“Justice, justice shall you pursue” (צֶ֥דֶק צֶ֖דֶק תִּרְדֹּ֑ף). These famous words open up this week’s Parashat, “Shoftim”. There are a lot of references to the idea of justice in this portion.
While many of these commandments are designed for us as a people to collectively love justice and perform as a people, consider that we might well want to incorporate these commandments on an individual level as well. As a people, we Israelites should set up a system of justice that is fair for everyone; as individuals, let us incorporate these principles as a guide to treat people.
If we use the blessings of the Shema as a guide, examining the first two of the paragraphs, we can perhaps apply one of those principles to this concept. The first paragraph of the Shema, which we refer to as the V’Ahavta, commands us to love G-d and perform mitzvot in the singular, in other words, individually. The next paragraph repeats the same commandments, but in the plural, as a group.
The guidelines discussed in Shoftim are pervasive and inclusive. One of the commandments states that if the basic court is not able to properly adjudicate a case, they are to turn it over to a higher court that is better able to try the case. The court is not to favor any of the subjects involved in the case in any way.
Another principle stated here is that there needs to be at least two people that can testify as witnesses for someone to be found guilty. If either of these witnesses are found to be lying, then whomever is found to be lying will suffer the penalty that would have been imposed on the guilty party. Finally, in a capital case of murder, it is these two witnesses that are responsible to be the first in carrying out the execution. These conditions highlight the seriousness of accusations.
Notice that these conditions are in place to do the best job to make sure that fair and impartial justice is carried out in our earthly courts.
While these conditions apply to cases occurring in the judicial system, perhaps we can as individuals glean some principles in our own personal lives. This was borne out in a recent adult study session of Pirkei Avot. It is interesting that a pair of verses that laid out conditions for judgement in a court case was interpreted individually by some of the participants.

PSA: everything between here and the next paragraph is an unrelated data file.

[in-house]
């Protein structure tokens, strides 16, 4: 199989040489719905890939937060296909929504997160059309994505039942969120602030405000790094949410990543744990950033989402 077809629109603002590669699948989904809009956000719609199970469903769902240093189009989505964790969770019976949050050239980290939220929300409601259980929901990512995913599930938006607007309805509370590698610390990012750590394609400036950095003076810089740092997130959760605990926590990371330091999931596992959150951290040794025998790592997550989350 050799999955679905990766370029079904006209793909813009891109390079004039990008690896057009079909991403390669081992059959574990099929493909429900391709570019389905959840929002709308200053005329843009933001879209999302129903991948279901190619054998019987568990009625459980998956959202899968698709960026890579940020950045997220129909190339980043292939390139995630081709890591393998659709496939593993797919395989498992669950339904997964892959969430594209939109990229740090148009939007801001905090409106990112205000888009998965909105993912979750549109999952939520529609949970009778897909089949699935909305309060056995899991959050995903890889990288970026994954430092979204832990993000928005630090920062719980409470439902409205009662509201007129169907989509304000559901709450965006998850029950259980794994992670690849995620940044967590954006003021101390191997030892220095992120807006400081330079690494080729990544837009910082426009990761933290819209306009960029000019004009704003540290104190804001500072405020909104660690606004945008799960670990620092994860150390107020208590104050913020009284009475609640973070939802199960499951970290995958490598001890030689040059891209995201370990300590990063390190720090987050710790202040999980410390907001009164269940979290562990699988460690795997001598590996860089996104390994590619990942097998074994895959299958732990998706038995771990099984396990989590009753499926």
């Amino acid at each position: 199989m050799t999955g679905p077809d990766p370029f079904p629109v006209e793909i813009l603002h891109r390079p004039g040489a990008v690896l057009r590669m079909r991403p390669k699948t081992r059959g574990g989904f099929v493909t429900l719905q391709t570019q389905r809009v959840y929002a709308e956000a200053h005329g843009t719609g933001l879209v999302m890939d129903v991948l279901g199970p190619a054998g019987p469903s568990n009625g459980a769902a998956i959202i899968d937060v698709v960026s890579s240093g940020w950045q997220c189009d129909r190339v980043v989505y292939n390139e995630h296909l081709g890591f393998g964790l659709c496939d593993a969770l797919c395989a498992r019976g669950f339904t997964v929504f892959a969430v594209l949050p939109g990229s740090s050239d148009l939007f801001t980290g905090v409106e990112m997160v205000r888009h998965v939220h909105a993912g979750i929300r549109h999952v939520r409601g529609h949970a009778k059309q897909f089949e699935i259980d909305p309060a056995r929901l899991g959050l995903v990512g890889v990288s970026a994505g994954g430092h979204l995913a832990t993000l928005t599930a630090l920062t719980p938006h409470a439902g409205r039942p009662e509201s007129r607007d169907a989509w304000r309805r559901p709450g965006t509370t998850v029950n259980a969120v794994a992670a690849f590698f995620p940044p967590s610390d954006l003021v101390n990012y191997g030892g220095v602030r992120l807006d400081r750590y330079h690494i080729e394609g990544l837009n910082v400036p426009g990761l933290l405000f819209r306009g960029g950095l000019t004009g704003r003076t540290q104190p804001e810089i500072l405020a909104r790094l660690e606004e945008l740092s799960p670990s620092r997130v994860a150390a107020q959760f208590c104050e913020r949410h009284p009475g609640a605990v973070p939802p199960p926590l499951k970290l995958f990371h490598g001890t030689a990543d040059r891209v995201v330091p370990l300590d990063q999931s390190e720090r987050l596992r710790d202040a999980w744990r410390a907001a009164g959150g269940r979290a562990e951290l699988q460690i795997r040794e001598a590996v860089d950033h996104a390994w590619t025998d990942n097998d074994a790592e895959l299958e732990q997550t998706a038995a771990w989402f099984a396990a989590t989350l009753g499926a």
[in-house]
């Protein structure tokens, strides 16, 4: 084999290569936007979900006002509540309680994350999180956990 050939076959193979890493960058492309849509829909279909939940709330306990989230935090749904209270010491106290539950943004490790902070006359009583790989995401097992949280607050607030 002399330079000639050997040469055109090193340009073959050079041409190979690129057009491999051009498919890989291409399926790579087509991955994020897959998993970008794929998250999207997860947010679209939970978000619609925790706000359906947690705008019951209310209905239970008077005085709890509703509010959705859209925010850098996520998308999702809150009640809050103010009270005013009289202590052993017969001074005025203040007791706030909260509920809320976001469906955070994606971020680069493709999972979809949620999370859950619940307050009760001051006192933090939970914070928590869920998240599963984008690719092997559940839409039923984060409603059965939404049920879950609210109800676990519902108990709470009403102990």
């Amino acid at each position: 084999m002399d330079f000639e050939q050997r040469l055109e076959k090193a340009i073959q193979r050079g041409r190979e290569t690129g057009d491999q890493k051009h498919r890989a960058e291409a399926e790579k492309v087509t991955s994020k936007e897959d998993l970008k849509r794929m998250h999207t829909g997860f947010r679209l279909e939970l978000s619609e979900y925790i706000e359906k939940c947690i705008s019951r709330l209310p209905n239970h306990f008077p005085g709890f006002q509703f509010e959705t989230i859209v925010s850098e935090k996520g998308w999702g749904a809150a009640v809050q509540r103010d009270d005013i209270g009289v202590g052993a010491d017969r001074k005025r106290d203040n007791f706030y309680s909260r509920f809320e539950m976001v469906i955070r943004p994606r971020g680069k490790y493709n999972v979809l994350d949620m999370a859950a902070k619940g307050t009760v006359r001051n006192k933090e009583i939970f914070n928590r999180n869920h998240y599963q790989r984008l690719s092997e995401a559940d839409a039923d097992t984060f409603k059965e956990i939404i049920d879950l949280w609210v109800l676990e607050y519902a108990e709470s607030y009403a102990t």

Consider that we humans “hold court” in the public arena all the time. We are typically assessing and judging our fellows. Do we not view their behavior and impose a sentence?
It is valid that it is typical human behavior. While we do our best not to judge people and accept and respect people as they are, it is very hard not to have some immediate perception of someone. After all, what do people say about first impressions?
It would seem that we are thus following our hearts and our eyes when we pre-judge someone. We see what may be just a piece of their behavior and already we’re forming an opinion. The problem is that any further interactions are based on that impression. It is very possible that we are forming a very negative impression from someone who may just have had a traumatic experience or just be having a bad day. But our reaction to them may create a cascade of other negative reactions that affect each of us and others with whom we interact.
Think about it: when some stranger smiles at you for no reason at all, doesn’t that make your day?
This is not to say that we should hold a hearing to judge everyone we meet. If someone acts in a negative way to us, should we then go find two witnesses that can confirm or deny who this person is, really? And then we cross examine these people to see how valid their experiences are with this person, And of course, if we come to find out that these people were exaggerating those negative qualities, then we ostracize them! Actually, this really happens sometimes.
So we need to treat people fairly. Instead of reacting right away, let’s take a step back and give people a chance. We certainly don’t have to hold a trial every time there is the slightest doubt about how someone really is, which is all the time.
Let’s just pursue justice in our relationships and treat people with respect.